Exclusive Excerpt From ‘Conversations with Tom Petty, Expanded Edition’

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Coming to L.A.

Though Tom Petty & The Heartbreakers were from Gainesville, Florida, it was in Los Angeles that their rock & roll dreams came true, and here they remained. Tom, while always honoring his hometown, loved L.A. from his first moment here, as he recalls in the following conversation, and said many times that The Heartbreakers were an L.A. band.

Unlike so many who come to Hollywood in search of stardust only to be dismayed by the squalor, Tom loved it immediately. Even staying at what he called “a hooker’s motel,” the Hollywood Premiere on Sunset, east of Western, he loved Hollywood and never stopped. Because everywhere he looked, he saw rock clubs and record companies. He moved here, became one of America’s most beloved and accomplished songwriters, and never left.

He did move around though – from Hollywood to Encino to West Hollywood and ultimately to Malibu, where he and his beloved Dana lived by the ocean for a long time, the happiest time of his life.

So to launch this, our first day of this new site, American Songwriter Los Angeles, here at long last to to celebrate the songs, songwriting and songwriters of Los Angeles, we knew we had to include Tom. With an open invitation to join us for much more of Tom and his songwriting, to all lovers of his music, and to all my friends in the great and expansive Tom Petty Nation, the ever-expanding empire that loves Tom and his songs with a devotion as pure as the songs themselves.

Tom at his last show, Hollywood Bowl, September 25, 2019. Photo by Paul Zollo

From Conversations with Tom Petty, The Expanded Edition, which comes out on February 13, here is our talk about the decision to move to California, the journey itself, and his first impressions of Hollywood upon arriving.  

PAUL ZOLLO: Gainesville was great for you, yet you felt you had to leave. Even though you were playing for thousands of people?

We weren’t always playing for thousands of people. We might play a gig for a thousand people. And then on Monday night we might be playing for two hundred people in some beer bar somewhere. The circuit was wearing out. We had to play anywhere to make enough money to eat and pay our rent. So we were doing all kinds of gigs, like playing in country bars with Wyatt Earp ties on. [Laughs]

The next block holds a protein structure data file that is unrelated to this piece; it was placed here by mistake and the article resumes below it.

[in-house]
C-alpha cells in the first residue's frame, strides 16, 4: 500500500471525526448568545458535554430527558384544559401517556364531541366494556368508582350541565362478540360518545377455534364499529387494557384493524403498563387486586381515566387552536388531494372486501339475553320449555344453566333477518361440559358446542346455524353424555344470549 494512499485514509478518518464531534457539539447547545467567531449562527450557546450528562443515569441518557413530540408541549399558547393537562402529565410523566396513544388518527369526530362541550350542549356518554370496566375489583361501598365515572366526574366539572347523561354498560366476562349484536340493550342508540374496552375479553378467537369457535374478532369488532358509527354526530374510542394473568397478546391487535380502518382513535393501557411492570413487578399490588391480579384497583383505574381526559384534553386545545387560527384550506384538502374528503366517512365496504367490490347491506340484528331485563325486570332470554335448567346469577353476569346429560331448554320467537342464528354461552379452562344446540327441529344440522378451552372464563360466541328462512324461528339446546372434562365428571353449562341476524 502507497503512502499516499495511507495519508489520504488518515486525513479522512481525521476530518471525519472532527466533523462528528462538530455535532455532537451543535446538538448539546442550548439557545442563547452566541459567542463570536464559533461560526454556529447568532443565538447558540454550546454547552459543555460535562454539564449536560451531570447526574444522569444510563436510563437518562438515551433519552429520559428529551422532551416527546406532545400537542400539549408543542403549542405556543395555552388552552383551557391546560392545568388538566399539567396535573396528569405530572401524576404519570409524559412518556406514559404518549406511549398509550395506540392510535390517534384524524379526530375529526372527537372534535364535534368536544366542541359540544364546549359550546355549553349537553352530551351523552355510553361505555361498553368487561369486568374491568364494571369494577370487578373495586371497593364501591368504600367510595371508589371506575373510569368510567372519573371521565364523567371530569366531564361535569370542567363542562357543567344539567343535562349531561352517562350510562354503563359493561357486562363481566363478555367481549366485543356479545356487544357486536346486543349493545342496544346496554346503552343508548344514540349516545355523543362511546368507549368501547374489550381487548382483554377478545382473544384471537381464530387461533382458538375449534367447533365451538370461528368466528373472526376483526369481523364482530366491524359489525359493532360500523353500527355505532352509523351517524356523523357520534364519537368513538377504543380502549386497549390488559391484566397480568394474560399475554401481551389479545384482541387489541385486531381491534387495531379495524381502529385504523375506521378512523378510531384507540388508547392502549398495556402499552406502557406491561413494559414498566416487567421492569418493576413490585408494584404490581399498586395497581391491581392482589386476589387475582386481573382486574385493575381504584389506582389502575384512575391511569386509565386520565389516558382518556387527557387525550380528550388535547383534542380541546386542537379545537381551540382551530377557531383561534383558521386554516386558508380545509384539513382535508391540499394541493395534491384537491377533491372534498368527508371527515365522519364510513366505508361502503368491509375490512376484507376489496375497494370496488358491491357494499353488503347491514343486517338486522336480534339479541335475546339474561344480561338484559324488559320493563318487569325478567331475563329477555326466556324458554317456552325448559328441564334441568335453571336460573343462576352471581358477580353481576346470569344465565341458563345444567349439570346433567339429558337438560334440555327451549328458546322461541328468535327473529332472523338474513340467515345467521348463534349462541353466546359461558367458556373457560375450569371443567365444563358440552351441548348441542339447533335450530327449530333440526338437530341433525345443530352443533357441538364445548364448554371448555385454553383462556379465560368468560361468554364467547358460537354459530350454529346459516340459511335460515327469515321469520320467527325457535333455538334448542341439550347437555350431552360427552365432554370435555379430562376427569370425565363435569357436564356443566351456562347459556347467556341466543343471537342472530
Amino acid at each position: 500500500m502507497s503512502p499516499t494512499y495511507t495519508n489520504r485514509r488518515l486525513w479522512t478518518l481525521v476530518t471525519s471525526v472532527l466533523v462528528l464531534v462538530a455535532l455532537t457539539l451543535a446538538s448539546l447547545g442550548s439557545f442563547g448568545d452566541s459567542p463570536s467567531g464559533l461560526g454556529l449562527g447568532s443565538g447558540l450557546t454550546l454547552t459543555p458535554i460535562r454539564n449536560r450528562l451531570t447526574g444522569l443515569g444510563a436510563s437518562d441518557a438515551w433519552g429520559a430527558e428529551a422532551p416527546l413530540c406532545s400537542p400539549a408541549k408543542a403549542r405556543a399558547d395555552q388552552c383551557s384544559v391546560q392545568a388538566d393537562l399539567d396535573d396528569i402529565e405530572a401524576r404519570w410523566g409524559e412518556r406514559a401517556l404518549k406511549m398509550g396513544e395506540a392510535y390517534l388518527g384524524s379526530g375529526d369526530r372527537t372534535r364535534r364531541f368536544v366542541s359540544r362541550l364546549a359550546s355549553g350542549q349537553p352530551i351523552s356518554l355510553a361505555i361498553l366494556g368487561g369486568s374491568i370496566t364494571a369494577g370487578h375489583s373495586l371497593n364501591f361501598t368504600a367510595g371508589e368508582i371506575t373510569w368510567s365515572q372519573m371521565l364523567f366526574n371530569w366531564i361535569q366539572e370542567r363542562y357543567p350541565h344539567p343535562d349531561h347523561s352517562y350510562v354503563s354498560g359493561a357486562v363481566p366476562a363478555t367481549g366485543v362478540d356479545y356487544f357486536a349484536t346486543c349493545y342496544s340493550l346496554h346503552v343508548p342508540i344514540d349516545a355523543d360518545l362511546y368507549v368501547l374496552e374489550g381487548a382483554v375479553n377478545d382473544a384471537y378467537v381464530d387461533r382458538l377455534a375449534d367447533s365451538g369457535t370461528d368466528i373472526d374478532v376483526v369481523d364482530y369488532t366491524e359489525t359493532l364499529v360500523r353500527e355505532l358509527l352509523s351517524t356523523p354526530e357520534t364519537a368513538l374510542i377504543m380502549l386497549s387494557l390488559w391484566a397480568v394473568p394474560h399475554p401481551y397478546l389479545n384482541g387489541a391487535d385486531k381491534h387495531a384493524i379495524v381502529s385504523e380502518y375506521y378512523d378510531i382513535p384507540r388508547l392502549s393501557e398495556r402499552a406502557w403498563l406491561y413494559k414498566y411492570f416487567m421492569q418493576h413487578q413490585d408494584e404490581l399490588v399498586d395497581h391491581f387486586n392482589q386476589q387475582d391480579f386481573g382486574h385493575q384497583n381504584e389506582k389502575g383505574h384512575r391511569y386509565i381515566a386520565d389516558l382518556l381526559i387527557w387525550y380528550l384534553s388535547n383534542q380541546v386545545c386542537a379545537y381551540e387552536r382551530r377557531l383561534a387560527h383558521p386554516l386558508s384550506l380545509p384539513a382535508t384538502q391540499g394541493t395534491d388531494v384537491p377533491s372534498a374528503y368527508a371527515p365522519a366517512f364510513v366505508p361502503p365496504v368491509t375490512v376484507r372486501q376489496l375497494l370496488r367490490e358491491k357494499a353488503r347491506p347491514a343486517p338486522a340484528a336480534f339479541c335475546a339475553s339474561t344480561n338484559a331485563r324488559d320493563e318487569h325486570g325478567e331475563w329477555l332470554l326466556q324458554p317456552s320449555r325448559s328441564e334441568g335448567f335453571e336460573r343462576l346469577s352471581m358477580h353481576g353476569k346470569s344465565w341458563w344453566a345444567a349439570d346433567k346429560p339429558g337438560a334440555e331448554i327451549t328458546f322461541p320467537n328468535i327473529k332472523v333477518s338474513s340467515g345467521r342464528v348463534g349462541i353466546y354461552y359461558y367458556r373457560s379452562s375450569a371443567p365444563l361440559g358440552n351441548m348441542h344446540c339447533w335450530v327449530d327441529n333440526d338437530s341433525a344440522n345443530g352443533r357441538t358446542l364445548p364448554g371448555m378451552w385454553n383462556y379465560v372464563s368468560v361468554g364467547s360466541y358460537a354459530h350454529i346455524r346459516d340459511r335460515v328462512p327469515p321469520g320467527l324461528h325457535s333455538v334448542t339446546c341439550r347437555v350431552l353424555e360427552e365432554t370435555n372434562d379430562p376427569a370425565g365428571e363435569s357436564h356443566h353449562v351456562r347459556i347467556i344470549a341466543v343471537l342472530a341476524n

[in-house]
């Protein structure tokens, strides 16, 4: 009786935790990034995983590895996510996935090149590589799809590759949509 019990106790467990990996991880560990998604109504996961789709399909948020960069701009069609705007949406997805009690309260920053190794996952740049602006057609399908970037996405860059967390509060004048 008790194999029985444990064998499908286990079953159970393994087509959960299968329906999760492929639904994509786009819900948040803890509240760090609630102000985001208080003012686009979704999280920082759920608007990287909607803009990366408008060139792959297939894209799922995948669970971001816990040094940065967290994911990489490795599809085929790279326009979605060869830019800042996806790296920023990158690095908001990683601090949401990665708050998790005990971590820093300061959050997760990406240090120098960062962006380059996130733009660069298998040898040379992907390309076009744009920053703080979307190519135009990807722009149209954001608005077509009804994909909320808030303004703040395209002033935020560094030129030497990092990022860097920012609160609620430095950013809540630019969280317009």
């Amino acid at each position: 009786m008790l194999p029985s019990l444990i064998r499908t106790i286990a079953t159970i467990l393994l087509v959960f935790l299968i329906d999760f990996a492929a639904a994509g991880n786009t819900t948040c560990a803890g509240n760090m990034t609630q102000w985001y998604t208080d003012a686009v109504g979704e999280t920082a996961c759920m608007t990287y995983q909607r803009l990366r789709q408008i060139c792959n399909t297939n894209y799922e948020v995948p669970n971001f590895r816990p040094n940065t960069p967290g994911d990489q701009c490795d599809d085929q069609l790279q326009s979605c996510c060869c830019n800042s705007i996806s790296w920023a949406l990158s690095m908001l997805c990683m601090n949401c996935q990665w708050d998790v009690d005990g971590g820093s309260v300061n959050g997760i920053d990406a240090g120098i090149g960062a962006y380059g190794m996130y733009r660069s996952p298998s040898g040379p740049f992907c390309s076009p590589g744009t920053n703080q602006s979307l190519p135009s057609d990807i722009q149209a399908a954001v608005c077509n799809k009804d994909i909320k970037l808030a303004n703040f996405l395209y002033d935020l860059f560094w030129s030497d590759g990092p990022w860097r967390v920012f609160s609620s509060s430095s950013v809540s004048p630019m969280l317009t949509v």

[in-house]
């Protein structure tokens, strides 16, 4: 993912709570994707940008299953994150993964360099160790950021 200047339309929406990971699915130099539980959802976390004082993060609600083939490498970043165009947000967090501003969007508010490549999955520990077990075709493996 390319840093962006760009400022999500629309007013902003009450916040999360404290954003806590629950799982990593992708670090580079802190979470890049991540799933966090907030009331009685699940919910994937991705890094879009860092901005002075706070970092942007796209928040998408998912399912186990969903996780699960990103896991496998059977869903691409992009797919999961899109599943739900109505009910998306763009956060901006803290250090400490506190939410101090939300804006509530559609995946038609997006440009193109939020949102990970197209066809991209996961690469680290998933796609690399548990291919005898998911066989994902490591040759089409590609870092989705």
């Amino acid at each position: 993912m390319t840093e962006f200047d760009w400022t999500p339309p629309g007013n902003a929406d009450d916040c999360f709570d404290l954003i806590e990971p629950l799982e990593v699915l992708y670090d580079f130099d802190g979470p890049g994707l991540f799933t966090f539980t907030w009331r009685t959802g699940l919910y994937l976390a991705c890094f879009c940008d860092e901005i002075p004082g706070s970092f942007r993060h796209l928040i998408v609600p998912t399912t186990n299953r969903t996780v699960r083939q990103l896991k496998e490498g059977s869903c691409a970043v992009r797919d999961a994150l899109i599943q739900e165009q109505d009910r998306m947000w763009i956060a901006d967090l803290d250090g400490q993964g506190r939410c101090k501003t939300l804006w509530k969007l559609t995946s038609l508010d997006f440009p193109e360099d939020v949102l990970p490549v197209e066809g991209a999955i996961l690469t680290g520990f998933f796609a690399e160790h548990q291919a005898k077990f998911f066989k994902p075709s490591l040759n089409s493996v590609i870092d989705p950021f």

Then maybe the next night or the next week we were at a pop festival somewhere. And we were back to that. So we were constantly just trying to keep enough gigs to pay the rent, and keep working. But we could see it wasn’t going anywhere. How big can you get in Gainesville? We had certainly hit the top of the ladder there. We were probably even then the most famous band in Gainesville. I imagine we were. Even then. I still meet people who tell me they saw Mudcrutch. That they were fans, and would regularly go out to see us. But we knew we had to break out of there.

So that’s when California came into the picture. Because Bernie [Leadon] had gone to California and had a lot of success, and started The Eagles, and he would come home now and then. We’d talk to him. And then Tom Leadon, when he left the group, he got a job with Linda Ronstadt playing bass. And that was before she was really happening. But he was going on tour with Linda Ronstadt. We were really impressed, like, ‘Wow, you got a gig.’

Then he got in some group that actually had a hit single, in some band named Silver. A completely forgettable single, but it was a hit. That did it. Okay, we’re going to California. That’s the way it is. We’re going to L.A. Where the Byrds are. Because the South had become completely inundated with the Allman Brothers. The Allman Brothers had gotten big, and every group had become an imitation of that. Literally everybody but us was an imitation of the Allman Brothers. And they were playing really long songs, and jamming. And we hated it. We liked the Allman Brothers, but we hated all the imitations. We thought it was stupid. We were kind of like a three-minute kind of band. And we didn’t fit in anymore. And we didn’t want to be there any longer. We wanted to go to L.A., where we always felt like we belonged.